Northern Research Station
One Gifford Pinchot Drive
Madison, WI 53726
(608) 231-9544 TTY/TDD
Title: Senior Scientist
Unit: New York City Urban Field Station
Address: New York City Urban Field Station
431 Walter Reed Road
Fort Totten Cluster #2, Box #12
Bayside, Queens, NY 11359
Phone: 718-225-3061 x 312, 212-360-1465
E-mail: Novem Auyeung
I am broadly interested in the plants, soils, and people in urban ecosystems and using this information to manage and conserve urban green space. I am currently working on the following projects:
Climate Change Effects on Nutrient Cycling & Microbial Communities: My dissertation work was on the responses of nitrogen mineralization rates, nitrification rates, and ammonia oxidizer communities to warming and altered precipitation at the Boston Area Climate Experiment (BACE). I found that although warming did not consistently increase nitrogen mineralization or nitrification rates, warming and drought actually decreased the temperature sensitivity of net nitrogen mineralization and net nitrification rates. Because some ecosystem models assume that warming will increase nitrogen mineralization, which would result in increased nitrogen availability and plant productivity, these models may be overestimating the increase in plant productivity in some ecosystems, and this can affect the magnitude of climate change feedbacks. I also found that nitrification kinetics and ammonia oxidizers responded to warming and altered precipitation but these responses were relatively small compared to temporal variations in nitrification kinetics and ammonia oxidizer composition and abundance. This highlights the importance of accounting for temporal changes when examining climate change effects on nitrogen cycling and microbial communities.
Pelham Bay Forest Restoration: Creating, restoring and sustaining forests in urban areas are complicated by habitat fragmentation, invasive species, and degraded soils. Although there is some research on the outcomes of urban reforestation plantings during the first five years, there is little research on longer term outcomes. This study compares the successional trajectories of restored and non-restored forest sites 20 years after initiating restoration. The sites are located within the Rodman’s Neck area of Pelham Bay Park, in the northeast corner of the Bronx in New York City. Three restoration strategies (cleared; cleared and planted; cleared, planted and maintained) were assessed along with an un-restored control. Compared to un-restored sites, we saw improvements in species diversity, greater forest structure complexity, and evidence of the regeneration and retention of native tree species in restored sites.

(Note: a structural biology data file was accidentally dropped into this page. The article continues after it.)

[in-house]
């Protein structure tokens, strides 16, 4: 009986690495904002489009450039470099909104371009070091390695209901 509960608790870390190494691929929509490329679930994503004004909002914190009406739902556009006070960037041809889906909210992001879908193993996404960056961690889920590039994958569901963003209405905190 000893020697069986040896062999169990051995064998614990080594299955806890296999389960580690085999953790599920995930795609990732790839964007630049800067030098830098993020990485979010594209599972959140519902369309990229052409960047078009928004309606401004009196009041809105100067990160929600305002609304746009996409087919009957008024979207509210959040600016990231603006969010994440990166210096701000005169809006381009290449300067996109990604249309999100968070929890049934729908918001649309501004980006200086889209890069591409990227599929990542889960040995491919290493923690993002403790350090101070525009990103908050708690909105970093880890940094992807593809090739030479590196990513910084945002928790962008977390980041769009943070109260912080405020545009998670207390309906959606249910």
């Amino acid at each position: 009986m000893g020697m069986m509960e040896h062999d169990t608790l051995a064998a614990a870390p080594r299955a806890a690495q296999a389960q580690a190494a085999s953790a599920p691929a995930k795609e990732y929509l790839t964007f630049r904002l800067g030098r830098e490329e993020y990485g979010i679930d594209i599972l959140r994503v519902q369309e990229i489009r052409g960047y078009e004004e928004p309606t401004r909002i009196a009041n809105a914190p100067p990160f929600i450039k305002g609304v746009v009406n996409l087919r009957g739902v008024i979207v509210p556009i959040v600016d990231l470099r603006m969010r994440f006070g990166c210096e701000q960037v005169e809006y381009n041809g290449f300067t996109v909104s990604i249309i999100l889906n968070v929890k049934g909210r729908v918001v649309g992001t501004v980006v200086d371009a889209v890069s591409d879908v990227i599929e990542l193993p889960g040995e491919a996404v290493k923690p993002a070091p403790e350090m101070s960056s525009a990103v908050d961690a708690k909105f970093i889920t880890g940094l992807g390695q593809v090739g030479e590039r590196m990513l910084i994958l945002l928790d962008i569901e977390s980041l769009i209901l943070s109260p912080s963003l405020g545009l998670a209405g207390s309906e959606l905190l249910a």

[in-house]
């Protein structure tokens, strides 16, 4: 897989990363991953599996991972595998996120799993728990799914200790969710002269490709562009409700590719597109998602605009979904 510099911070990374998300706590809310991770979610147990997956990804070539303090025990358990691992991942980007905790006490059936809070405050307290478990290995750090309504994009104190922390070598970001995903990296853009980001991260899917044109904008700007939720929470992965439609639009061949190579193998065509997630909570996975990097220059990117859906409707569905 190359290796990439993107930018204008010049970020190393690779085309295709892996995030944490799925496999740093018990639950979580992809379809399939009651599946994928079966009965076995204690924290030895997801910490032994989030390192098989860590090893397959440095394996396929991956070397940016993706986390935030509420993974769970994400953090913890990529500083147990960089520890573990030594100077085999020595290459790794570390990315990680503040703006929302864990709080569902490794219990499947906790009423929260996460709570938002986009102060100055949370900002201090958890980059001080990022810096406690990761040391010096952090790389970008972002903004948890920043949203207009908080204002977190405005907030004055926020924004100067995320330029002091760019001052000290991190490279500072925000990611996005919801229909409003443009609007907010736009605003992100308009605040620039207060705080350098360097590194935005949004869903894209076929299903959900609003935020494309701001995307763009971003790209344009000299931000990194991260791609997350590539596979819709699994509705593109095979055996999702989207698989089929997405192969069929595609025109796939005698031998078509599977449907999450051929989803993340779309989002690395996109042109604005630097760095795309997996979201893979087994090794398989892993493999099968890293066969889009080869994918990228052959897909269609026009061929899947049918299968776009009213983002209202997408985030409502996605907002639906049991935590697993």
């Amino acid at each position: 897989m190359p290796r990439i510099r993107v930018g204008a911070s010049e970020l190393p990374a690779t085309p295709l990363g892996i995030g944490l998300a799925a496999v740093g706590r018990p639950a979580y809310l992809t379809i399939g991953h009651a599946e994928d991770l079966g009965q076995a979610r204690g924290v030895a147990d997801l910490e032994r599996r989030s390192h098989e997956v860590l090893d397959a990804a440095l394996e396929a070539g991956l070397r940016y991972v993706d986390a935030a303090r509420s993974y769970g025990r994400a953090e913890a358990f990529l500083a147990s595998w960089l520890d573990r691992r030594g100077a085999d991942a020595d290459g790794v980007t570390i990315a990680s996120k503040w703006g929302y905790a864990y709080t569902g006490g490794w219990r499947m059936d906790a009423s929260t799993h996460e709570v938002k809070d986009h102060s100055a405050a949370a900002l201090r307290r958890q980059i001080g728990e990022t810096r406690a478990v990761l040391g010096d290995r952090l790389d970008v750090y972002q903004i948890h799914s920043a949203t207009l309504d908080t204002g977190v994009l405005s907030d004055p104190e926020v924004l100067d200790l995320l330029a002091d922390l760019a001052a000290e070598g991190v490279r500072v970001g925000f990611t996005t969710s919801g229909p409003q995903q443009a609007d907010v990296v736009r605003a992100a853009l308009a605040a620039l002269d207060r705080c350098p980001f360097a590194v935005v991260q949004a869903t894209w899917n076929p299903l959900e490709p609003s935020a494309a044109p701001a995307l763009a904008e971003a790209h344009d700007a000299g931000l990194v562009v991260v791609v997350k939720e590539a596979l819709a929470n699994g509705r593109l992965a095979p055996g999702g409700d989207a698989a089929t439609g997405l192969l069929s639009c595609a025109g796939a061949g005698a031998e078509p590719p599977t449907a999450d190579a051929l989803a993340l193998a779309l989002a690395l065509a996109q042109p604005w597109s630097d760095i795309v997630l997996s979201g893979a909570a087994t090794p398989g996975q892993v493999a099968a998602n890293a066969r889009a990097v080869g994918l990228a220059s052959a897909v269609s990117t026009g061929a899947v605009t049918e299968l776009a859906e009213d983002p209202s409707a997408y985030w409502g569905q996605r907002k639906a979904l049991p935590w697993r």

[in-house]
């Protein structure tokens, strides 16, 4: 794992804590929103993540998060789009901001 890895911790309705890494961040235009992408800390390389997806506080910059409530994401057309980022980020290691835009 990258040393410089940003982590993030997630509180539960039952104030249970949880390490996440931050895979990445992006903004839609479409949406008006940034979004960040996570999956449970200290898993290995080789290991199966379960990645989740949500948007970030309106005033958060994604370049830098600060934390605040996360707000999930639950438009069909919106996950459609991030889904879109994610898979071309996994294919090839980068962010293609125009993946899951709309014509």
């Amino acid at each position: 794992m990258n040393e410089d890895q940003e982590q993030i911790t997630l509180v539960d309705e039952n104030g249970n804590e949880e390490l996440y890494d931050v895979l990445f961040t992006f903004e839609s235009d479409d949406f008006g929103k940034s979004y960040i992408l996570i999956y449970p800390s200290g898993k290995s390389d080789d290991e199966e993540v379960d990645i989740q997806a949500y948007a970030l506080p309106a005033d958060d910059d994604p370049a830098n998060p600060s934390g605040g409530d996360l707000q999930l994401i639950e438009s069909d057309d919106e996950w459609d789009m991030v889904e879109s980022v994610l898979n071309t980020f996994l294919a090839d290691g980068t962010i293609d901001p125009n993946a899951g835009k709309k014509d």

Auyeung, D.S. Novem; Campbell, Lindsay K.; Johnson, Michelle; Sonti, Nancy Falxa; Svendsen, Erika. 2016. Reading the landscape: citywide social assessment of New York City parks and natural areas in 2013-2014. Social Assessment White Paper No. 2. New York, NY: New York Department of Parks and Recreation. 69 p.
Simmons, Brady L.; Hallett, Richard A.; Sonti, Nancy Falxa; Auyeung, D.S.N.; Lu, Jacqueline W.T. 2016. Long-term outcomes of forest restoration in an urban park. Restoration Ecology. 24(1): 109-118.
Oldfield, Emily; Felson, Alexander J.; Auyeung, D.S. Novem; Crowther, Thomas W.; Sonti, Nancy F.; Harada, Yoshiki; Maynard, Daniel S.; Sokol, Noah W.; Warren II, Robert J.; Hallett, Richard A.; Bradford, Mark A. 2015. Growing the urban forest: tree performance in response to biotic and abiotic land management. Restoration Ecology 23 (5): 707-718.
Auyeung, D.S. Novem; Martiny, Jennifer B.H.; Dukes, Jeffrey S. 2015. Nitrification kinetics and ammonia-oxidizing community respond to warming and altered precipitation. Ecosphere 6: art83.
Auyeung, D.S. Novem; Suseela, Vidya; Dukes, Jeffrey S. 2013. Warming and drought reduce temperature sensitivity of nitrogen transformations. Global Change Biology 19: 662-676.
Last Modified: 05/02/2016